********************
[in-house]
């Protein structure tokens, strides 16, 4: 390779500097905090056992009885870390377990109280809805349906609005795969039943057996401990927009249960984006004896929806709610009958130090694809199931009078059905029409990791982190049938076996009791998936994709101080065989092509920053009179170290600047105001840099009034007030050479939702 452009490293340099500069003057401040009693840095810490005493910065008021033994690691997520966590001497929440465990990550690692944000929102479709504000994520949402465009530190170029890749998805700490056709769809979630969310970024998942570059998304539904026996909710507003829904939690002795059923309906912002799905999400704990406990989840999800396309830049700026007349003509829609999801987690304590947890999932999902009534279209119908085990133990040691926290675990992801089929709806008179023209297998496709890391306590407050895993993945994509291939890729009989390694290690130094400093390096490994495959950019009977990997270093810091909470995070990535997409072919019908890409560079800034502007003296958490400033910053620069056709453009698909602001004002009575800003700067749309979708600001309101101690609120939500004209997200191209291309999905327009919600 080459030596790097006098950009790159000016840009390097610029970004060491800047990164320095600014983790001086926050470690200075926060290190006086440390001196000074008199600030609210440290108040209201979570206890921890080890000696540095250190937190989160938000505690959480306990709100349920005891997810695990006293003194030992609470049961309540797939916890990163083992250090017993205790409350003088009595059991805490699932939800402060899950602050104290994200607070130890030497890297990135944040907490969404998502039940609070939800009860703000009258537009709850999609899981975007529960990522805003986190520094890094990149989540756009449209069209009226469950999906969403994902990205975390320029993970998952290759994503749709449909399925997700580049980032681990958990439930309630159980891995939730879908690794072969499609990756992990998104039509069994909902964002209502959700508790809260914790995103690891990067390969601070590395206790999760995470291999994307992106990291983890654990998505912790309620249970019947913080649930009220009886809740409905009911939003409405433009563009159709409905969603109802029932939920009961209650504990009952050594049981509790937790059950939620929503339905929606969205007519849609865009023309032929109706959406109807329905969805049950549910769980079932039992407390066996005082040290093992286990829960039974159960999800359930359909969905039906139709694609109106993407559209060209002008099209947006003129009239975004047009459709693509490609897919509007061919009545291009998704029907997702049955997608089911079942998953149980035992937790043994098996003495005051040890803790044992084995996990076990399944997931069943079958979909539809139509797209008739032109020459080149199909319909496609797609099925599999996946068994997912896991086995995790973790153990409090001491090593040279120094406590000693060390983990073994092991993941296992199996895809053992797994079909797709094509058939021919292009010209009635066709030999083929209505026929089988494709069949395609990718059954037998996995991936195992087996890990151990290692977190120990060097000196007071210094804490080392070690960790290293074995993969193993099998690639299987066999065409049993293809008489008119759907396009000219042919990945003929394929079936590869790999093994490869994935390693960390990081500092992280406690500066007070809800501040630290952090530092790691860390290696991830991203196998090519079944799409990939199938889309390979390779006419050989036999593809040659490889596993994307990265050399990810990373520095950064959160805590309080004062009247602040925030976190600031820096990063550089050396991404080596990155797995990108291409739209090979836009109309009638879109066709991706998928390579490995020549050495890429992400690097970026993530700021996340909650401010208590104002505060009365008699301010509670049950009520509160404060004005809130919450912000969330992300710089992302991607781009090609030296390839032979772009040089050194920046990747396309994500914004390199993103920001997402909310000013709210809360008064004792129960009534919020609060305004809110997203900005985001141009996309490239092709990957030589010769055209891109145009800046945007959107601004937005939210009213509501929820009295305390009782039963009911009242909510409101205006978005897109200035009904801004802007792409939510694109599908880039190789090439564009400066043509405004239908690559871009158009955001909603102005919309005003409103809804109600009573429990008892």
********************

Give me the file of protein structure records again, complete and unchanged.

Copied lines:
[in-house]
């Protein structure tokens, strides 16, 4: 390779500097905090056992009885870390377990109280809805349906609005795969039943057996401990927009249960984006004896929806709610009958130090694809199931009078059905029409990791982190049938076996009791998936994709101080065989092509920053009179170290600047105001840099009034007030050479939702 452009490293340099500069003057401040009693840095810490005493910065008021033994690691997520966590001497929440465990990550690692944000929102479709504000994520949402465009530190170029890749998805700490056709769809979630969310970024998942570059998304539904026996909710507003829904939690002795059923309906912002799905999400704990406990989840999800396309830049700026007349003509829609999801987690304590947890999932999902009534279209119908085990133990040691926290675990992801089929709806008179023209297998496709890391306590407050895993993945994509291939890729009989390694290690130094400093390096490994495959950019009977990997270093810091909470995070990535997409072919019908890409560079800034502007003296958490400033910053620069056709453009698909602001004002009575800003700067749309979708600001309101101690609120939500004209997200191209291309999905327009919600 080459030596790097006098950009790159000016840009390097610029970004060491800047990164320095600014983790001086926050470690200075926060290190006086440390001196000074008199600030609210440290108040209201979570206890921890080890000696540095250190937190989160938000505690959480306990709100349920005891997810695990006293003194030992609470049961309540797939916890990163083992250090017993205790409350003088009595059991805490699932939800402060899950602050104290994200607070130890030497890297990135944040907490969404998502039940609070939800009860703000009258537009709850999609899981975007529960990522805003986190520094890094990149989540756009449209069209009226469950999906969403994902990205975390320029993970998952290759994503749709449909399925997700580049980032681990958990439930309630159980891995939730879908690794072969499609990756992990998104039509069994909902964002209502959700508790809260914790995103690891990067390969601070590395206790999760995470291999994307992106990291983890654990998505912790309620249970019947913080649930009220009886809740409905009911939003409405433009563009159709409905969603109802029932939920009961209650504990009952050594049981509790937790059950939620929503339905929606969205007519849609865009023309032929109706959406109807329905969805049950549910769980079932039992407390066996005082040290093992286990829960039974159960999800359930359909969905039906139709694609109106993407559209060209002008099209947006003129009239975004047009459709693509490609897919509007061919009545291009998704029907997702049955997608089911079942998953149980035992937790043994098996003495005051040890803790044992084995996990076990399944997931069943079958979909539809139509797209008739032109020459080149199909319909496609797609099925599999996946068994997912896991086995995790973790153990409090001491090593040279120094406590000693060390983990073994092991993941296992199996895809053992797994079909797709094509058939021919292009010209009635066709030999083929209505026929089988494709069949395609990718059954037998996995991936195992087996890990151990290692977190120990060097000196007071210094804490080392070690960790290293074995993969193993099998690639299987066999065409049993293809008489008119759907396009000219042919990945003929394929079936590869790999093994490869994935390693960390990081500092992280406690500066007070809800501040630290952090530092790691860390290696991830991203196998090519079944799409990939199938889309390979390779006419050989036999593809040659490889596993994307990265050399990810990373520095950064959160805590309080004062009247602040925030976190600031820096990063550089050396991404080596990155797995990108291409739209090979836009109309009638879109066709991706998928390579490995020549050495890429992400690097970026993530700021996340909650401010208590104002505060009365008699301010509670049950009520509160404060004005809130919450912000969330992300710089992302991607781009090609030296390839032979772009040089050194920046990747396309994500914004390199993103920001997402909310000013709210809360008064004792129960009534919020609060305004809110997203900005985001141009996309490239092709990957030589010769055209891109145009800046945007959107601004937005939210009213509501929820009295305390009782039963009911009242909510409101205006978005897109200035009904801004802007792409939510694109599908880039190789090439564009400066043509405004239908690559871009158009955001909603102005919309005003409103809804109600009573429990008892």